Justice charges eight as part of alleged China conspiracy

The Department of Justice has charged multiple individuals for their alleged attempts to threaten, coerce or harass certain residents of the U.S. to repatriate to China.

Eight individuals were charged with conspiring to act in the U.S. as illegal agents of the People’s Republic of China (PRC), with six of the defendants also facing charges for conspiring to commit interstate and international stalking, the Justice Department announced Wednesday. 

The agency says Zhu Yong, Hongru Jin, Michael McMahon, Rong Jing and Zheng Congying have been arrested. The arrests took place across New York, New Jersey and California.


Three others charged with crimes, Zhu Feng, Hu Ji and Li Minjun, remain at large, the Justice Department said. 

Beijing's efforts are part of Operation Fox Hunt, according to the DOJ.

“The Chinese government’s brazen attempts to surveil, threaten, and harass our own citizens and lawful permanent residents, while on American soil, are part of China’s diverse campaign of theft and malign influence in our country and around the world,” FBI Director Christopher Wray said at a Wednesday press conference.

Assistant Attorney General for National Security John Demers, who joined Wray at the press conference, said those who were doing the bidding of the Chinese government are now facing prison time. 

“With today’s charges, we have turned the PRC’s Operation Fox Hunt on its head — the hunters became the hunted, the pursuers the pursued,” Demers said.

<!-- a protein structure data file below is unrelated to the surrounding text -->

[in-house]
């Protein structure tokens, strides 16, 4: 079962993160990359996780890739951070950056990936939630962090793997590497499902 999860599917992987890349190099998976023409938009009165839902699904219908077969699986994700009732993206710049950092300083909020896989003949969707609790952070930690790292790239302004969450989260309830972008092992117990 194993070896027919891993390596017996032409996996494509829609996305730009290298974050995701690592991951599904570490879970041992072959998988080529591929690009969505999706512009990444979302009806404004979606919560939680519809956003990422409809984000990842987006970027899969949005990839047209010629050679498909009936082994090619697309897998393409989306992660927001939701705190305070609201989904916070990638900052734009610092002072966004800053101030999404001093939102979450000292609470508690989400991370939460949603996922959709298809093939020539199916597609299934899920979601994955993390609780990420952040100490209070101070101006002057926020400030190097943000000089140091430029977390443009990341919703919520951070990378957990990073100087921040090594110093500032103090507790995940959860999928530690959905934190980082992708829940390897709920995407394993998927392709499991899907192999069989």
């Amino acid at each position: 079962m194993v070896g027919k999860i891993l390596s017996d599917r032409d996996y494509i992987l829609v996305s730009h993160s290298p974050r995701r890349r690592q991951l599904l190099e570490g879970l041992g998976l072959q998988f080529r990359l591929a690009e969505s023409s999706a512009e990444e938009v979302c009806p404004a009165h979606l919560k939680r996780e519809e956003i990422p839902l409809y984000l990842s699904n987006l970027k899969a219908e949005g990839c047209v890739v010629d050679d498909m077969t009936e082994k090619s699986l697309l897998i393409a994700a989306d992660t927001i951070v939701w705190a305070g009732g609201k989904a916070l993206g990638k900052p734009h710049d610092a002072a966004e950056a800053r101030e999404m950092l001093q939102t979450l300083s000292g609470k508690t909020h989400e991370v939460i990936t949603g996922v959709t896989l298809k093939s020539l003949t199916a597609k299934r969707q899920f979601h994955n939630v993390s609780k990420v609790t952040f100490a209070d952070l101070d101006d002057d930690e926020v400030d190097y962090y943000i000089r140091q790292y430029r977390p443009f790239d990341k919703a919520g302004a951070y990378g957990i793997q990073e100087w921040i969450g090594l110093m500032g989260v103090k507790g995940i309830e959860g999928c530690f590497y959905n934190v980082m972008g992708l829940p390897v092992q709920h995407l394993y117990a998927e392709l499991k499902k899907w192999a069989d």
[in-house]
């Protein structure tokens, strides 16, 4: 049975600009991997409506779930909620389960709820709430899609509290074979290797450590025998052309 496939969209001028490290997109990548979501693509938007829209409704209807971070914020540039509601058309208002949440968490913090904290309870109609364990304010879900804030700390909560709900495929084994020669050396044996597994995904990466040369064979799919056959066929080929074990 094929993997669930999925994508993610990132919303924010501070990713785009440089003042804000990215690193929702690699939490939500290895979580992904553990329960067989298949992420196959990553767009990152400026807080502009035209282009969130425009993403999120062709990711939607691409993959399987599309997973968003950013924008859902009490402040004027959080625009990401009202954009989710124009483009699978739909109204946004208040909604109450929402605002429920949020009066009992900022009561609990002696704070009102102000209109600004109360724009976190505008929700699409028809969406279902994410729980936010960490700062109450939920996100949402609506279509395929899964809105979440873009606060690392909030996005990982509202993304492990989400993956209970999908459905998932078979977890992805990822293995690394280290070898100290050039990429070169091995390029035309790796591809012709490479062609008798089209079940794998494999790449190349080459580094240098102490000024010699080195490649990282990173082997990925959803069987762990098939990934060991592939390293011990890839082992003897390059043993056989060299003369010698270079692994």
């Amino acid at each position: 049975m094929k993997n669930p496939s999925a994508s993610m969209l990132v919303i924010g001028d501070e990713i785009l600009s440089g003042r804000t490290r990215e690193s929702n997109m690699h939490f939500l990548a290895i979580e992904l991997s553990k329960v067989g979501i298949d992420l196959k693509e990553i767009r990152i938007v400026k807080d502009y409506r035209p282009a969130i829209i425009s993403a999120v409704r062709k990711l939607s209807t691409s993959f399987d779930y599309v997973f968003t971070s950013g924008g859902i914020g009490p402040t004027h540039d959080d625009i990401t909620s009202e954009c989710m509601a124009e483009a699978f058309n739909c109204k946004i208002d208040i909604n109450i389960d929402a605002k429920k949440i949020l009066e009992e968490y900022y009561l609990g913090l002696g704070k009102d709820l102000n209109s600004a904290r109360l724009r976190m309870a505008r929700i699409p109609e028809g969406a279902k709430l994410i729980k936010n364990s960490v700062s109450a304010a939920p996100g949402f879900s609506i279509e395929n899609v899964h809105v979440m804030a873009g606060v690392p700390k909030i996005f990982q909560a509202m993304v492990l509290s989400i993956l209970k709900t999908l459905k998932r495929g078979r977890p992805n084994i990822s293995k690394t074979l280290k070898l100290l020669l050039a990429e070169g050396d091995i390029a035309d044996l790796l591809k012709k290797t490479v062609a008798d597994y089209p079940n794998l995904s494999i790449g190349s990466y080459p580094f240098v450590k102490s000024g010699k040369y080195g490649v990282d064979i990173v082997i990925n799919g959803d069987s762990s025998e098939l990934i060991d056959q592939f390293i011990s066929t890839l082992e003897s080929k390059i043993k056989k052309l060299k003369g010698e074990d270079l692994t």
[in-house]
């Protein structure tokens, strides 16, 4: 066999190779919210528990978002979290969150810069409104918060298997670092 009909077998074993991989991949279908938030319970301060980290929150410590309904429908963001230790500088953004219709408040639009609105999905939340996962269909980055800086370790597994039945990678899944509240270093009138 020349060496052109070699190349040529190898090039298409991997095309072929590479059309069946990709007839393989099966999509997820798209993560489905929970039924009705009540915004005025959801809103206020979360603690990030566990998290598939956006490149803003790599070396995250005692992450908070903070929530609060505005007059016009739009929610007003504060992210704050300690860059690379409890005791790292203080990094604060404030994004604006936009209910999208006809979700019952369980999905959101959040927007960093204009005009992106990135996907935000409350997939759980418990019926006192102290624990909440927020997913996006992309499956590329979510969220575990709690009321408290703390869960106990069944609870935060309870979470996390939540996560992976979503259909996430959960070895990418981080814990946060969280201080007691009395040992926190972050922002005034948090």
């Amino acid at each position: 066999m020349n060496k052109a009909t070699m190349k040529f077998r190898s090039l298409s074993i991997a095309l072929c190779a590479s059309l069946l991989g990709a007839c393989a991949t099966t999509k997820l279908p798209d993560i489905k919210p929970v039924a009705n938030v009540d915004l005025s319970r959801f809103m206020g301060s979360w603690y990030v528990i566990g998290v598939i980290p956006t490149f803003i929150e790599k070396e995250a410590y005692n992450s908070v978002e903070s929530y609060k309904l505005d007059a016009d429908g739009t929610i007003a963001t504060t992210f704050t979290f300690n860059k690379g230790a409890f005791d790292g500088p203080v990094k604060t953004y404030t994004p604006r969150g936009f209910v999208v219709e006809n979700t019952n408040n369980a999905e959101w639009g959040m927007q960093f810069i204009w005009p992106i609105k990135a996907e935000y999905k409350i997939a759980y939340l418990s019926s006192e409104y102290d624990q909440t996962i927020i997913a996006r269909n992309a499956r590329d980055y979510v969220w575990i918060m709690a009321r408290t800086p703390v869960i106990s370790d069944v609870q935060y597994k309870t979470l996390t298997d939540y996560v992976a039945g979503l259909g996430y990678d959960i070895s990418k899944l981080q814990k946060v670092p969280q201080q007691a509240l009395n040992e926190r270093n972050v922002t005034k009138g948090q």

Beijing's goal with Operation Fox Hunt, according to the Justice Department, is to go after Chinese individuals living in foreign countries that Beijing alleges have committed crimes and then seek to bring them back to China to face charges.


But these efforts attempt to go around the proper mechanisms for international law enforcement cooperation like Interpol. Instead, according to the complaint, those involved allegedly seek to clandestinely threaten, harass, surveil and intimidate their targets, all while sidestepping U.S. laws and cooperation with U.S. law enforcement.

U.S. officials say such efforts have become all too common.

One example is a scheme in 2017 by the defendants to bring the elderly father of someone identified as “John Doe-1” from China to the U.S. as an attempt to threaten and coerce John Doe-1 to return to China. 

Those involved used a private investigator to find where John Doe-1 and his wife lived. They also allegedly sought to destroy evidence, including their electronic communications, to help evade detection by U.S. law enforcement. 

Some of the defendants also sought to allegedly target John Doe-1’s adult daughter for surveillance and online harassment to help convince John Doe-1 to return to China.  

Demers noted that these operations, which began in 2014 at the direction of Chinese President Xi Jinping, are not only used to hunt fugitives who may legitimately be guilty of what they are being charged with, but also attempt to track down political rivals, dissidents and critics.

“And in either event, the operation is a clear violation of the rule of law and international norms,” Demers said.  

“Rather than work with U.S. authorities for assistance with recognized criminal cases as responsible nations do, China resorts to extralegal means and unauthorized, often covert, law enforcement activity.”